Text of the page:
Fresh redundancy claim could not proceed

LAW REPORT v 2 February 1996
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Barber v Staffordshire County Council; Court of Appeal (Lord Justice Neill, Lord Justice Auld and Sir Iain Glidewell); 26 January 1996

A woman who had been dismissed by the same employer from two concurrent part-time contracts, neither of which on its own involved sufficient working hours per week to meet the threshold then applicable under UK law to entitle her to claim for redundancy or unfair dismissal, and who, on being advised that she could not aggregate the hours worked under the contracts in order to meet that threshold, had then withdrawn her claim, which had then been formally dismissed by the industrial tribunal, could not subsequently bring a fresh claim against the employer on the ground that, under European anti-discrimination law, the weekly working hours threshold should not apply.

The fact that the tribunal's decision was not a reasoned adjudication but simply the record of the withdrawal of her claim did not prevent the application of the principles of "res judicata".

The Court of Appeal dismissed an appeal by Mary Andra Roberta Barber and affirmed the decision of the Employment Appeal Tribunal on 30 October 1995, allowing an appeal by Staffordshire County Council and reversing an industrial tribunal's interlocutory decision to allow her claim to proceed.

James Goudie QC (Bindman & Ptrs) for Mrs Barber; T. Brendan Hegarty QC and Joanna Connolly (David Wright, Staffordshire) for the council.

Lord Justice Neill said that after her dismissal in 1992 from the two part-time teaching contracts with which her complaint was concerned, Mrs Barber was initially advised by her union that she could aggregate the hours worked under these two contracts, together with a third from which she had not then been dismissed, in order to meet the statutory condition for bringing a claim for redundancy pay. But when her representative became aware of the House of Lords' decision, in Surrey County Council v Lewis [1988] AC 323, that such aggregation was impermissible, Mrs Barber withdrew her claim, which was formally dismissed by the industrial tribunal.

Following the House of Lords' decision, in R v Secretary of State for Employment, ex p Equal Opportunities Commission [1995] 1 AC 1 at 31, that the provisions of UK law restricting redundancy and unfair dismissal claims by part-time workers was contrary to European anti-discrimination law (see Biggs v Somerset, Law Report 1 February 1996), Mrs Barber brought a fresh claim.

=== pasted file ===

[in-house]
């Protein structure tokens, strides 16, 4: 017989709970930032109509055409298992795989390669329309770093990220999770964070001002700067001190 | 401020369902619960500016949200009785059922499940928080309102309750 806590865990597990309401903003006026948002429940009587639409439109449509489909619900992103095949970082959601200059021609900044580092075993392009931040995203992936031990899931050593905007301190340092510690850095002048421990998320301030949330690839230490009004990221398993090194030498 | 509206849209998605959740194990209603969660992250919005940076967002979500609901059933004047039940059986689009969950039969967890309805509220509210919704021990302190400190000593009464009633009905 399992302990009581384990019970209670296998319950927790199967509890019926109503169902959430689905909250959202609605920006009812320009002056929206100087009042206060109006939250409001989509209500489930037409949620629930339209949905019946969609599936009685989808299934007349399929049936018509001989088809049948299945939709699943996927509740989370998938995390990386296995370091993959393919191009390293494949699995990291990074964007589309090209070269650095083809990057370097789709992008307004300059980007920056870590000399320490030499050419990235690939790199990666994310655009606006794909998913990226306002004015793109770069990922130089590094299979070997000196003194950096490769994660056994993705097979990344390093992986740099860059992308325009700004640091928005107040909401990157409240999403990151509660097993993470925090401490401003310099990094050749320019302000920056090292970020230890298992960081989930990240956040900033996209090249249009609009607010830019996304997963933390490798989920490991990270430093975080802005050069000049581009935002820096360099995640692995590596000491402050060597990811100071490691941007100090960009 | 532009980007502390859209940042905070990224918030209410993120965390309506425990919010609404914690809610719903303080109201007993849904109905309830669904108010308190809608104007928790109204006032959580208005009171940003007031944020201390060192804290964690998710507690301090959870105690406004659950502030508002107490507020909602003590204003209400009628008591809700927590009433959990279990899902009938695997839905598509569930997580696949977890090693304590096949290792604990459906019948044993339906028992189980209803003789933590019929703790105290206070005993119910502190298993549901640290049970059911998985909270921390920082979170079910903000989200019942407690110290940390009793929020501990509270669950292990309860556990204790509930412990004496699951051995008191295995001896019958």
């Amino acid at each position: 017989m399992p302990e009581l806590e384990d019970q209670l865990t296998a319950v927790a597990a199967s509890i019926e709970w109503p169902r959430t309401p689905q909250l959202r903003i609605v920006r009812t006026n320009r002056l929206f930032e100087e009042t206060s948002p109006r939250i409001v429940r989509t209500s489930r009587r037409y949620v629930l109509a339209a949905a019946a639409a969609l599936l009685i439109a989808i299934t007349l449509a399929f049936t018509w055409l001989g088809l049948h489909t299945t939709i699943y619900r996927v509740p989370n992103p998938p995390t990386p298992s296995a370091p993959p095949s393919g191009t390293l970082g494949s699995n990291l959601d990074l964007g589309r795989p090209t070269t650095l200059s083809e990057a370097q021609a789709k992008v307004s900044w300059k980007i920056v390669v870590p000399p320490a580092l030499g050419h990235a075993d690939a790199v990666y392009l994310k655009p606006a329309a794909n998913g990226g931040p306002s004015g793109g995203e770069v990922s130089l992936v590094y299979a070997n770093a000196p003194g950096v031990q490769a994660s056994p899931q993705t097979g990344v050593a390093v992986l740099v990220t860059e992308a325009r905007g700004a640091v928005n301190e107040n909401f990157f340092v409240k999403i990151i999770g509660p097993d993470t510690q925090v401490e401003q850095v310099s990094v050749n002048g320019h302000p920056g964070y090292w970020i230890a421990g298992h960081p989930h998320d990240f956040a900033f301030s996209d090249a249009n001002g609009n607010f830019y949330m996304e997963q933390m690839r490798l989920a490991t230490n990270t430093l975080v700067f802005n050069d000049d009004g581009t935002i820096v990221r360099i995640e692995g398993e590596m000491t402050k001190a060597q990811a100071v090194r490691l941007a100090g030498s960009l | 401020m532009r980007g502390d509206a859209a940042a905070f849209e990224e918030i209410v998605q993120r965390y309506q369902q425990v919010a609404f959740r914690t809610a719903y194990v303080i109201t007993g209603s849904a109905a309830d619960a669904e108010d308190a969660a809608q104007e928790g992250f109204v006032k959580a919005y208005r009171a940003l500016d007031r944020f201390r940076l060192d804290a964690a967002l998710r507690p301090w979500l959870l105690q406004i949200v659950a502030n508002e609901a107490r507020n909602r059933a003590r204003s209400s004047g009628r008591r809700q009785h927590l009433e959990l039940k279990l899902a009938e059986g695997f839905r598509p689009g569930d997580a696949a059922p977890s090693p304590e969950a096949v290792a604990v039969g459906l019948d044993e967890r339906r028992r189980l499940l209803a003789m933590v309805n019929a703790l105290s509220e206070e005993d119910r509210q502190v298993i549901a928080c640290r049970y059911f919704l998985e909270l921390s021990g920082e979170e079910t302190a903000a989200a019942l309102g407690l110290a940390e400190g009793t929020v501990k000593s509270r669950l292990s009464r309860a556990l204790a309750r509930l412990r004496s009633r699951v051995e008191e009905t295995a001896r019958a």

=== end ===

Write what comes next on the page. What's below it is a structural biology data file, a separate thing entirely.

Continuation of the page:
The council resisted the claim on the ground that it was res judicata, but the tribunal concluded that, while Mrs Barber did not have and never had had a claim directly under the provisions of the Employment Protection (Consolidation) Act 1978 for unfair dismissal or redundancy pay, she could proceed in separate and distinct litigation under European law.

On appeal, the Employment Appeal Tribunal, following its own decision in Biggs v Somerset [1995] ICR 811, concluded that it was not possible for her to bring redundancy and unfair dismissal claims as causes of action under EC law, and that in the absence of exceptional circumstances the principles of cause of action estoppel and issue estoppel applied.

Article 119 of the EEC Treaty did not confer any right to a redundancy payment or compensation for unfair dismissal; its provisions were directed to ensuring that men and women received equal pay for equal work. Mrs Barber could not therefore rely on article 119 to found a cause of action; she could only rely on it to disapply any barriers to a claim which were incompatible with EC law.

It was argued that the original tribunal's decision dismissing her claim, though theoretically an exercise of discretion, was in effect a purely administrative act.

But there was nothing in the principles of cause of action or issue estoppel which stipulated that they could only apply in cases where a reasoned decision had been made in the earlier litigation. The order made by the original tribunal was a judicial decision and not a mere administrative act.

Lord Justice Auld and Sir Iain Glidewell agreed.

Paul Magrath, Barrister